Practice Brief: Vanderbilt University
Demonstrating the value of a biomedical library can be a daunting and somewhat ineffective task. The current literature base contains many articles attempting to achieve this goal by analyzing the collections through usage, citation analysis, and the return on investment. However, with competing budgets across university campuses, it has become essential to investigate and develop methods in which libraries can correlate collections and services as it relates to their role in the institution’s scholarly activity or output.
Vanderbilt’s practice brief is based on a pilot survey conducted in the Spring of 2018. The results of the pilot survey were presented at a regional medical library association meeting in October of 2018. The primary goal of the instrument is to document the various projects our stakeholders are involved in as well as the library’s role in those projects. The ARL practice brief will further explore and evaluate the survey instrument’s criteria in its current context and its potential utility in other research libraries. Upon completion of the project, the survey’s content and purpose will enable any library to document and disseminate their value (or impact) to its users, library administration, and university administration. It should also strengthen the library’s perception as a partner in their respective academic, research, and clinical enterprises.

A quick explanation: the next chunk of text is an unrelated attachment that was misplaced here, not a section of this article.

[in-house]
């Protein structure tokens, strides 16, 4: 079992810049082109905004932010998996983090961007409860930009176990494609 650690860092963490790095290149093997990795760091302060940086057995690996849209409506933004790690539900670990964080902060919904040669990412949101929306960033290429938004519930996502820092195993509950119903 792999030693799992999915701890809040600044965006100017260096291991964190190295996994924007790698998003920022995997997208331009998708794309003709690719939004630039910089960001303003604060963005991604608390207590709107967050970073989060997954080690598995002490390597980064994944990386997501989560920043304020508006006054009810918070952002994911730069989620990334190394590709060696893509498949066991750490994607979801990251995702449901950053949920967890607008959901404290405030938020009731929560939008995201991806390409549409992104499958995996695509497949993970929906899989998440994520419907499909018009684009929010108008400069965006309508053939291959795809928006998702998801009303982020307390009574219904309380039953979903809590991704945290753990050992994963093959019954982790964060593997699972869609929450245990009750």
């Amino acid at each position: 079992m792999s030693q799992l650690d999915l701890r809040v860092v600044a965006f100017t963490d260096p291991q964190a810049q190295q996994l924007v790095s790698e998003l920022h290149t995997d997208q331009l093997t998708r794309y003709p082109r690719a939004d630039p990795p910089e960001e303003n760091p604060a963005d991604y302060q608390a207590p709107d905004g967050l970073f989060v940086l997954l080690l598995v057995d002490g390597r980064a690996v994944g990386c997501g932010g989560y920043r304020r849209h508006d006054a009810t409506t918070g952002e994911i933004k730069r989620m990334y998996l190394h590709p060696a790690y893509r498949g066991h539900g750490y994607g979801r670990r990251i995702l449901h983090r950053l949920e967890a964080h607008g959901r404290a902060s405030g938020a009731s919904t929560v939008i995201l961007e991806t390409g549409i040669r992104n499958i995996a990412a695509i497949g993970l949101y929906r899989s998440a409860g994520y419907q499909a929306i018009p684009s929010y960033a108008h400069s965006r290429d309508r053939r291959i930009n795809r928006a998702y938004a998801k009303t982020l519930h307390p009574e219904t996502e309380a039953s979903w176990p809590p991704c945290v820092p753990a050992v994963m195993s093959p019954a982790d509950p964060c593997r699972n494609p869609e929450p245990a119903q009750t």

Practice Brief: University of Waterloo
As academic institutions increasingly ask questions about research impact, libraries have the potential to be a valued and knowledgeable partner. This practice brief details the established role of the University of Waterloo, a research-intensive Canadian university, in supporting institutional-level bibliometric and research impact (BRI) data needs. While the Library is the hub for BRI services, success is due to close collaboration with two other units: Institutional Analysis and Planning (IAP), and the Office of Research (OR). The unique analytical strengths of IAP and the Library, combined with OR’s rich understanding of the local research ecosystem, represent a solid expert team, each bringing critical BRI insight to the University. While this operational program represents a formal support model launched in winter 2015, inspirational roots extend much earlier. This practice brief is highly practical, and offers a possible method for how other research libraries can support this growing area. Content includes background, partners, service providers and users, how BRI data is used, data sources, key lessons learned, and key resources. For almost 30 years, Maclean’s has ranked the University of Waterloo as the most innovative Canadian university, and this openness to innovation is key to why this Library’s setup is effective and the first of its kind in the country.